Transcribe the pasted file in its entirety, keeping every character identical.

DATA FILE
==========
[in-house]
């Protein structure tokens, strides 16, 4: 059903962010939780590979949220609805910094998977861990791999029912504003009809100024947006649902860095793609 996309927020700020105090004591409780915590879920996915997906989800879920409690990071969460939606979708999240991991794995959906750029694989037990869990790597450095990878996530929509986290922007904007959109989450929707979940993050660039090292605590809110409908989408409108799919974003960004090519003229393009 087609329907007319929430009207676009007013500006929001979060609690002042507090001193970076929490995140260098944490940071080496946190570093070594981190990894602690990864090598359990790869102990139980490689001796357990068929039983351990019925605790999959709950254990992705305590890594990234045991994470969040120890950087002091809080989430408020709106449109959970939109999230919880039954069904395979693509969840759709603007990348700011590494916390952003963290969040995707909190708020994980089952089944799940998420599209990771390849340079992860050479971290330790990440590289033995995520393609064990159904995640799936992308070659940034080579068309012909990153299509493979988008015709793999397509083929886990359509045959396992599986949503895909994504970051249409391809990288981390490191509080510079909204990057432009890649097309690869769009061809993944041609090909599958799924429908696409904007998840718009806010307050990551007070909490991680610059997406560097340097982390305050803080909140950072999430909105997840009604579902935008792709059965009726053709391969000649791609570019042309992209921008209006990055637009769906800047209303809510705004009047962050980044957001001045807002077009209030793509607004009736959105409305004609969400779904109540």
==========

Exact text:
[in-house]
């Protein structure tokens, strides 16, 4: 059903962010939780590979949220609805910094998977861990791999029912504003009809100024947006649902860095793609 996309927020700020105090004591409780915590879920996915997906989800879920409690990071969460939606979708999240991991794995959906750029694989037990869990790597450095990878996530929509986290922007904007959109989450929707979940993050660039090292605590809110409908989408409108799919974003960004090519003229393009 087609329907007319929430009207676009007013500006929001979060609690002042507090001193970076929490995140260098944490940071080496946190570093070594981190990894602690990864090598359990790869102990139980490689001796357990068929039983351990019925605790999959709950254990992705305590890594990234045991994470969040120890950087002091809080989430408020709106449109959970939109999230919880039954069904395979693509969840759709603007990348700011590494916390952003963290969040995707909190708020994980089952089944799940998420599209990771390849340079992860050479971290330790990440590289033995995520393609064990159904995640799936992308070659940034080579068309012909990153299509493979988008015709793999397509083929886990359509045959396992599986949503895909994504970051249409391809990288981390490191509080510079909204990057432009890649097309690869769009061809993944041609090909599958799924429908696409904007998840718009806010307050990551007070909490991680610059997406560097340097982390305050803080909140950072999430909105997840009604579902935008792709059965009726053709391969000649791609570019042309992209921008209006990055637009769906800047209303809510705004009047962050980044957001001045807002077009209030793509607004009736959105409305004609969400779904109540």